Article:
Will Chinese or English Rule the Internet Kingdom of the Future?

The English and Chinese language have been throwing it down (Olympics style) for some time now, each vying to be the world’s most important language. Although it is unlikely Chinese will be superseding English on a global scale any time soon, you probably can’t help but wonder whether or not China’s growing influence in technology, business, government, and other spectrums will lead to a more Chinese-centric world. The internet is one platform which is becoming more and more global every day. As more people around the world gain access to and begin interacting on the world-wide web, language starts to matter more and more. Both English and Chinese are keen to make their mark and rule the internet kingdom of the future, but which way will the internet trends go?

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The steady rise of China’s internet empire

Back in 2013, nine out of the top ten global internet properties were American. This included the likes of Google, Apple, and Facebook. China did have one company, Tencent, which managed to rank tenth on the list, but it was obvious that American companies ruled the roost. Fast forward a few years and you can see that the trend has already changed significantly. Chinese companies like Alibaba, Baidu, and Sohu have made the list, edging out Apple and Ask.com and nudging Amazon back to tenth place. This rapid change points to a shift in power in the upper echelons of the internet where English and Chinese are, without a doubt, butting heads.

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The decline of the English-only empire

Five to ten years ago English would have been the must-use internet language. After all, it still holds significant sway in the real world where it is used frequently in business whether you’re traveling to Brazil or as far as India. But the internet world runs by different rules than the real one and global companies can no longer expect their users and customers to know English. It is for this reason that in recent years there has been a strong upward trend towards offering multiple language options on different internet sites. Over fifty percent of companies now translate into at least six languages, which is double the amounts of previous years. Over sixty percent of global internet companies are also focusing on languages like Chinese, Korean, and Japanese and acknowledging the power these countries in Asia have over global market success.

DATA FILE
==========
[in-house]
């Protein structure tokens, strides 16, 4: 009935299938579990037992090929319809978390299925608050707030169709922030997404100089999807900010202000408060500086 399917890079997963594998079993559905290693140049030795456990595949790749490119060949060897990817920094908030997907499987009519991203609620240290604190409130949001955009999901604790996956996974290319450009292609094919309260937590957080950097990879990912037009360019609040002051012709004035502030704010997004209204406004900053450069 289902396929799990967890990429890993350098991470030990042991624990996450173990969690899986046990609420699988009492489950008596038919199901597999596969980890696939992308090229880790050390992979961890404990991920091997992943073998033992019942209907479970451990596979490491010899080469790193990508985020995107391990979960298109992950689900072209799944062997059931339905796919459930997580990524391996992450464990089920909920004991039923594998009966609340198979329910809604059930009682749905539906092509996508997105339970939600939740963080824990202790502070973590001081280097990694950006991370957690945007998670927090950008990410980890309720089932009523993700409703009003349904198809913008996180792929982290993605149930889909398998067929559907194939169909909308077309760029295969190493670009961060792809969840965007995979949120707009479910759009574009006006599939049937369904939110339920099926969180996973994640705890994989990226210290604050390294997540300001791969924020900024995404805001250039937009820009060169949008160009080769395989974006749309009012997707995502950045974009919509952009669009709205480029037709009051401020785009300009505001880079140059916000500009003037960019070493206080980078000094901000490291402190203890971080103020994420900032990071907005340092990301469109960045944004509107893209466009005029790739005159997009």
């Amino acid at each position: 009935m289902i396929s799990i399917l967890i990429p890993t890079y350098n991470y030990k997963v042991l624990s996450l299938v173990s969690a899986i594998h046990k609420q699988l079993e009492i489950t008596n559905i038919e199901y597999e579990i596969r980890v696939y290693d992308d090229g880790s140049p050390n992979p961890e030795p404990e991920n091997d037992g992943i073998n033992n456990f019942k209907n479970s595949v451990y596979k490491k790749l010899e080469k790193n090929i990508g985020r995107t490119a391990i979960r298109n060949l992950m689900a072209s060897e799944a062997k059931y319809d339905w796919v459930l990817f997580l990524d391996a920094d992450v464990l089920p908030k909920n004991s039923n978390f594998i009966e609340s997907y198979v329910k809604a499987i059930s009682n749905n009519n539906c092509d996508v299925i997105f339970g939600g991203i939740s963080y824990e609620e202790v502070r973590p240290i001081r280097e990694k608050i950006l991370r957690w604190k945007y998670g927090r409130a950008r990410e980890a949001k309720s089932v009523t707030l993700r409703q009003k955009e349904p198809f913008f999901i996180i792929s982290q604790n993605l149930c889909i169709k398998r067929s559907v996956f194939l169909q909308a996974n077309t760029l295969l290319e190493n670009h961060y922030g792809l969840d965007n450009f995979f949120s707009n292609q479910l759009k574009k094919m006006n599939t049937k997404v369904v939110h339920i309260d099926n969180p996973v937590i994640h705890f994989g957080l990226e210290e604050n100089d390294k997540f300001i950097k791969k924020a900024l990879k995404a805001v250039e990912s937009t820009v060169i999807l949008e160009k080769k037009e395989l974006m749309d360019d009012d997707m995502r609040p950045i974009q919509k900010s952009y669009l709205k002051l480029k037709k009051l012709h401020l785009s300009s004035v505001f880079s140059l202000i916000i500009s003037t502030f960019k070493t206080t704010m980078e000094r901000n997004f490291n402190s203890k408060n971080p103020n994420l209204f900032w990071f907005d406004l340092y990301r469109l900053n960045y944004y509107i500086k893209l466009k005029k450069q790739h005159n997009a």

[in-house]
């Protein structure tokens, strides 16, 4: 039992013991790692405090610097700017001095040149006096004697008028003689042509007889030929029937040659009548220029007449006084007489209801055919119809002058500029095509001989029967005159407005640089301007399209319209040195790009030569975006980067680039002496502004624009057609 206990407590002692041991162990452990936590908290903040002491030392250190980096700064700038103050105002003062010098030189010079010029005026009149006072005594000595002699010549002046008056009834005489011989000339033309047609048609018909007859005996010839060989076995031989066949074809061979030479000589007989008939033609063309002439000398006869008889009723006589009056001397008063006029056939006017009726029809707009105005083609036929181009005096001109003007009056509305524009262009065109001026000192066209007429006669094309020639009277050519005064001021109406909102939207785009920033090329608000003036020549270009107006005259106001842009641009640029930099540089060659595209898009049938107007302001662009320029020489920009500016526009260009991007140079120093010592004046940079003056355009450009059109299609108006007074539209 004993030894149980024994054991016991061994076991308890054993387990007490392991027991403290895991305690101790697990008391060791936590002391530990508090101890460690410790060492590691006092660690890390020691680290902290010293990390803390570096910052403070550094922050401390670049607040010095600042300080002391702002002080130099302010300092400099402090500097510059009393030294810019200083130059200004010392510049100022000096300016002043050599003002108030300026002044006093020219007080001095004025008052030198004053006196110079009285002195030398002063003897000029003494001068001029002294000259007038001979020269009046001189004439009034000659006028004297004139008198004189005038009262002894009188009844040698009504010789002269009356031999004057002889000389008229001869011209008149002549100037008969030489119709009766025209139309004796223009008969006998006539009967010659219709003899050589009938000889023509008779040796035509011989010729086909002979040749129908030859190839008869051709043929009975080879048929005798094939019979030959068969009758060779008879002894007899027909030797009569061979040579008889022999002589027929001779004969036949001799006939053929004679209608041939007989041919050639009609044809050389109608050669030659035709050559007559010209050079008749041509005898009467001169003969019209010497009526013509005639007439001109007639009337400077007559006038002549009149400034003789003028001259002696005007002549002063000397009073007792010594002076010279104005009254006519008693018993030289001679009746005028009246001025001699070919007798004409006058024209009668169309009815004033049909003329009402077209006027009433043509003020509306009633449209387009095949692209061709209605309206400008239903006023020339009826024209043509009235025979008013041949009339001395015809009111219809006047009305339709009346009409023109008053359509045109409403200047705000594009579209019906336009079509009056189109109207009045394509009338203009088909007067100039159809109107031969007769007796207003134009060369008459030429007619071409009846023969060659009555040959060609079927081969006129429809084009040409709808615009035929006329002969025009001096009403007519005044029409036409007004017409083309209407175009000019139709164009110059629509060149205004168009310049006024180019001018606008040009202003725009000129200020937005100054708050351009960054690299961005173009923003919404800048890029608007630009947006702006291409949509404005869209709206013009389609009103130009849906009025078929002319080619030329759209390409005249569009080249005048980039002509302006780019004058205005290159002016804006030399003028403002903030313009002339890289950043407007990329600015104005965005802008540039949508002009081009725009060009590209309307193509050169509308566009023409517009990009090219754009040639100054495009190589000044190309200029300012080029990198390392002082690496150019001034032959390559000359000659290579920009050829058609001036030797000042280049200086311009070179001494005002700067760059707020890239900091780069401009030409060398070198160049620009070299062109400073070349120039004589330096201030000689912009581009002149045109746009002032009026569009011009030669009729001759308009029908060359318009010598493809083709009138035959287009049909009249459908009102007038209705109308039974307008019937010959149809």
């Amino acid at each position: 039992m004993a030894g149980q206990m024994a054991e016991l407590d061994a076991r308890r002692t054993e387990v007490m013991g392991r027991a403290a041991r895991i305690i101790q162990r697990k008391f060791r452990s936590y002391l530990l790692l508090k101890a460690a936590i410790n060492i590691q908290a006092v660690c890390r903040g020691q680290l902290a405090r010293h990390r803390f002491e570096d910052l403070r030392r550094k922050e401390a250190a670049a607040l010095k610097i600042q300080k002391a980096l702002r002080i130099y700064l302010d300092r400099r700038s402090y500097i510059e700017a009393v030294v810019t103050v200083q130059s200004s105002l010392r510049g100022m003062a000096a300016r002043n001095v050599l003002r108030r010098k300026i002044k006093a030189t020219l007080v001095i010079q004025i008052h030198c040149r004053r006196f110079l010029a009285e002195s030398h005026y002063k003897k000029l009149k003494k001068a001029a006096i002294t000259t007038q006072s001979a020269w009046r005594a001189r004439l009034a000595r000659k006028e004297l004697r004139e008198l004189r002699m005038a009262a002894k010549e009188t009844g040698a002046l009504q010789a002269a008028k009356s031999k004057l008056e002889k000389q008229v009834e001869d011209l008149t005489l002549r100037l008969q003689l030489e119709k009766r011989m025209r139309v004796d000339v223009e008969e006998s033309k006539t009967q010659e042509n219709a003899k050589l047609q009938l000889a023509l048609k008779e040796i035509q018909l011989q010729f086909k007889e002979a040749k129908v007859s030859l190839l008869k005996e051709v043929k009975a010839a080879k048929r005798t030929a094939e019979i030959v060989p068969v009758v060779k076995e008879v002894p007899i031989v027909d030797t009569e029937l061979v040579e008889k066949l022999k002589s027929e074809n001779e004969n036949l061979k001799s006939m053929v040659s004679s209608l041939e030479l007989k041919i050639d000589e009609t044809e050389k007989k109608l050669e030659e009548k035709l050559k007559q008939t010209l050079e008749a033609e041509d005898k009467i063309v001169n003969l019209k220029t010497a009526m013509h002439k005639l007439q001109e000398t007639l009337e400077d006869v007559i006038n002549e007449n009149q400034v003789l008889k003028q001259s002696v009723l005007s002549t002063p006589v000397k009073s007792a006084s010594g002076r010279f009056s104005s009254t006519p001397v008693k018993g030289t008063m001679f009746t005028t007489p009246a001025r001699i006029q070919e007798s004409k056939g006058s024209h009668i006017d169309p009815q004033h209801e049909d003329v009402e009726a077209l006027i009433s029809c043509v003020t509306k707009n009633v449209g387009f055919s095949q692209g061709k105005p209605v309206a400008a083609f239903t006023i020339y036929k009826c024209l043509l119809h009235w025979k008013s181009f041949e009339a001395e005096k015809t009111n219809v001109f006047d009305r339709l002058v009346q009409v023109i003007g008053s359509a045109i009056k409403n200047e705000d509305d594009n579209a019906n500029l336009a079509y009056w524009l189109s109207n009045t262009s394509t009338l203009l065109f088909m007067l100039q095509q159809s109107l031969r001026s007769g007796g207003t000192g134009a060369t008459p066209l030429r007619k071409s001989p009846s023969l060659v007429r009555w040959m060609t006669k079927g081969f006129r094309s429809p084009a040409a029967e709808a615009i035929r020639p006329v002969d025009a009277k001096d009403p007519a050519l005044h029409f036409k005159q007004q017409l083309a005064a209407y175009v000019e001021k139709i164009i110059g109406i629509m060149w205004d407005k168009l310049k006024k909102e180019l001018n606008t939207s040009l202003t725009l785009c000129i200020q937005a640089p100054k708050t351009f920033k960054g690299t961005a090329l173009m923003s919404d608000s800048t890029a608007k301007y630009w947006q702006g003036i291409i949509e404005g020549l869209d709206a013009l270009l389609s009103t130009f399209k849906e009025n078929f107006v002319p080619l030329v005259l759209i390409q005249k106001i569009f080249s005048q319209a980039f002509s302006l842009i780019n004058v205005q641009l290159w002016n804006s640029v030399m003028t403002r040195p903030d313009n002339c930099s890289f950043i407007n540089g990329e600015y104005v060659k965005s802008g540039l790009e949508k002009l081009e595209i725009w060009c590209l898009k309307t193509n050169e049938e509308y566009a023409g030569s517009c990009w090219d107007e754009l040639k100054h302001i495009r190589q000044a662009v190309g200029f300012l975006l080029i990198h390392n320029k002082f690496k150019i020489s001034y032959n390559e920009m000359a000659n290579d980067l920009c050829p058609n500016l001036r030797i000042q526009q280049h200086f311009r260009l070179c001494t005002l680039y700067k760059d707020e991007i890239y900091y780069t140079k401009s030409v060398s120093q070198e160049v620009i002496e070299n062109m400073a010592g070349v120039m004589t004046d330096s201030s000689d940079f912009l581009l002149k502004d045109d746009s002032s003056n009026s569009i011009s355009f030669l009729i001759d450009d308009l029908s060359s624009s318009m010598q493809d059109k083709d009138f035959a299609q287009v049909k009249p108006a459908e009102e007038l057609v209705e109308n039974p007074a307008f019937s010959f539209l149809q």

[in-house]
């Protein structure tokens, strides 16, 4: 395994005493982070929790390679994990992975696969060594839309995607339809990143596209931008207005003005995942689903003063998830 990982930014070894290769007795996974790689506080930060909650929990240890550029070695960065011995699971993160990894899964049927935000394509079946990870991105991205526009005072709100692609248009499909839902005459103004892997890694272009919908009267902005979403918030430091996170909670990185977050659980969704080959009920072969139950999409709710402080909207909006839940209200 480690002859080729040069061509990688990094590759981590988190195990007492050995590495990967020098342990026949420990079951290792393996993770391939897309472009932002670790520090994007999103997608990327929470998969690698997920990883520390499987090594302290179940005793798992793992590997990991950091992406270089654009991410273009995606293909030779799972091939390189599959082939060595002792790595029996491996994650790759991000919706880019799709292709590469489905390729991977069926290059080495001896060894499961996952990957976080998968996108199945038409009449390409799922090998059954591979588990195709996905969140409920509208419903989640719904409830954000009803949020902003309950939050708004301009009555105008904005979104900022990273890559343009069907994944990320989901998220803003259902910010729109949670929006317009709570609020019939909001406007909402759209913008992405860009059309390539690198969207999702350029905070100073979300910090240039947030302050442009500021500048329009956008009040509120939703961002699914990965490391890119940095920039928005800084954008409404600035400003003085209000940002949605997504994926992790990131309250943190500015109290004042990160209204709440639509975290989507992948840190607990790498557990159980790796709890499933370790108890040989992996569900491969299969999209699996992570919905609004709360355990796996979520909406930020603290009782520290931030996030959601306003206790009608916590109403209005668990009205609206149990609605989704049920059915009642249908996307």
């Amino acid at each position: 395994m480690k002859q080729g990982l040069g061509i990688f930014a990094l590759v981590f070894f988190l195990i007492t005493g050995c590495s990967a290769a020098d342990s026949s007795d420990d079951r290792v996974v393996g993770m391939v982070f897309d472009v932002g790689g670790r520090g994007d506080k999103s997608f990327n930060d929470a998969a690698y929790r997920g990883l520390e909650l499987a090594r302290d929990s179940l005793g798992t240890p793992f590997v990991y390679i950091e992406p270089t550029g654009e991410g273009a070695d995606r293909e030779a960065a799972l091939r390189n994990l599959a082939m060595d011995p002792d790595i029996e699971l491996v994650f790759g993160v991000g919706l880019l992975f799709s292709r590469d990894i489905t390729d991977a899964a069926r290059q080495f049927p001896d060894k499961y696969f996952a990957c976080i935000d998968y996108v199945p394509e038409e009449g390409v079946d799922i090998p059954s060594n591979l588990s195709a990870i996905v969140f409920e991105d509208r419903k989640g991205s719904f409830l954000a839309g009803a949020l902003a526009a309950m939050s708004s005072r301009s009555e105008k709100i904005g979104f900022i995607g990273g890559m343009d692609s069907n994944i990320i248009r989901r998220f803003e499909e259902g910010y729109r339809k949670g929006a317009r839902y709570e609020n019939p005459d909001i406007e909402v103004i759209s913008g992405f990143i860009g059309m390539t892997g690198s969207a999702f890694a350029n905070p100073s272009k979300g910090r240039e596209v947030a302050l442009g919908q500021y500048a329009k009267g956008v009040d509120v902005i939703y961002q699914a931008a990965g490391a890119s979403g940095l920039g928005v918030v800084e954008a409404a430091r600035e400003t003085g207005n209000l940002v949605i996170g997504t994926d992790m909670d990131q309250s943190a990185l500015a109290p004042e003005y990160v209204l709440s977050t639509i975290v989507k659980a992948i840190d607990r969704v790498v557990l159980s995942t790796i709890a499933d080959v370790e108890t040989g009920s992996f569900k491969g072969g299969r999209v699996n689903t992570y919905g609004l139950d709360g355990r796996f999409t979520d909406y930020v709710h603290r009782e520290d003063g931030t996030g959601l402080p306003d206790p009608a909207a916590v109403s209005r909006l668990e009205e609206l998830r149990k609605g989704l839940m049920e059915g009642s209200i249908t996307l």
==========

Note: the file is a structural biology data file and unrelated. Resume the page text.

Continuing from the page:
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The rise of the language sensitive empire

At this point, it’s anyone’s game when it comes to dominating the internet, linguistically. However, the companies that do survive and continue to rank among the top ten global internet properties have one thing in common: most are language sensitive.  There’s a reason why Google, Microsoft, and Facebook still dominate the internet business world, and probably will continue to do so for many years to come. These three companies follow language trends closely and change their strategies accordingly. Currently, Facebook’s language options represent ninety-five percent of the world’s internet users and the company has consistently launched into new languages over the past several years. Even the Chinese company Alibaba has launched an English website, a smart play at garnering customers from outside China’s borders.

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More and more people are gaining access to the internet around the world every day. As our planet becomes more connected via the web, many leading companies will continue to change their approach to languages in order to suit a wider customer base. At the end of the day, language could very well be the deciding factor in a company’s success or failure. Already we have examples of internet companies that have fallen by the wayside after failing to evolve with current language trends. As it stands, English still dominates, but it won’t rule the internet forever. With China and India’s massive population and internet user bases, it’s safe to say that in the future the Chinese and English languages will most likely rule together on equal footing. If Mark Zuckerberg’s learning Chinese has taught us anything, it’s that we should never underestimate how powerful China has become in the internet kingdom.

What do you think will be the internet language of the future? Do you see English as giving way to Chinese, or vice versa? Share your thoughts with us!